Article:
hate to say, but my free education (from my father, who was a head chef
) says it's flambe, its flamed (intentionally with alcohol) so its flambe, one more time, it's flambe.
Epicurious is right it what it says, adding liquid to [my words...dissolve and suspend] the fonds produced by sauteing [and roasting], is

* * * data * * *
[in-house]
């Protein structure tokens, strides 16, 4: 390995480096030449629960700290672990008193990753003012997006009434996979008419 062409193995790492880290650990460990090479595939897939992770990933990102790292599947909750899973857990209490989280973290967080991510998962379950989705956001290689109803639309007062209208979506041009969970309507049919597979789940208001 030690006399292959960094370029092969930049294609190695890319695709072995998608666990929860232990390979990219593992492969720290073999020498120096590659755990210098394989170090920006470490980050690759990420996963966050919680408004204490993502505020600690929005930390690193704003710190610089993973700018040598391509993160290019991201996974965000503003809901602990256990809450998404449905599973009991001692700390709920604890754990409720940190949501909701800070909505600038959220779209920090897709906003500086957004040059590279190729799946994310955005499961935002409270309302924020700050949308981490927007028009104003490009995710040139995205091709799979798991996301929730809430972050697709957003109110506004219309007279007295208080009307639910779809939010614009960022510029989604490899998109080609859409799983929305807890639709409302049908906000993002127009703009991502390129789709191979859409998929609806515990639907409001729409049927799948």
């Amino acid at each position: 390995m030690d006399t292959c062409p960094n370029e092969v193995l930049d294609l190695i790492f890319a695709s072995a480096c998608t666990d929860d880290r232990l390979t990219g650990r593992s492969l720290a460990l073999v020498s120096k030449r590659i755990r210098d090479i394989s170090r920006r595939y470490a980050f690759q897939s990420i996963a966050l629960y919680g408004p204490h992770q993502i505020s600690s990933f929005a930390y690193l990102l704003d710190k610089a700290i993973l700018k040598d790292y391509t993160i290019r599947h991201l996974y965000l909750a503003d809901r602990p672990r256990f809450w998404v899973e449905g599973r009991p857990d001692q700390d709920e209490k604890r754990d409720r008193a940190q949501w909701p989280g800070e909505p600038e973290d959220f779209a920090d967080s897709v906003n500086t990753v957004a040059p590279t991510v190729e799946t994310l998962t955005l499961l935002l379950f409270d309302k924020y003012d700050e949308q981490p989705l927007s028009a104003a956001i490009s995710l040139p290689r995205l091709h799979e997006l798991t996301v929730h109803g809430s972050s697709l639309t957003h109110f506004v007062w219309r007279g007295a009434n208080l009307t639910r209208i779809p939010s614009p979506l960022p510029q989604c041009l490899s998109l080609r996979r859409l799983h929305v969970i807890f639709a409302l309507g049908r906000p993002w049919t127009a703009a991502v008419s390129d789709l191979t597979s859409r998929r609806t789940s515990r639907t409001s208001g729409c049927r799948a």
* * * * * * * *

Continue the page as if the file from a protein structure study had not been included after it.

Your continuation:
deglazing but it does not mention flames. The flamed alcohol (almost always a spirit) is flamed to add flavour, the deglazing is done to dissolve (and suspend) the fonds, which is
the flavour. Flambeing is done during the cooking process, deglazing ('the pan') occurs near the end, prior to gravy making. More alcohol can be added to the gravy, but it is not flamed, and therefore not flambe.
flames (intentional) = flambe, producing a warm glow
flames (unintentional) = a fire, producing red faces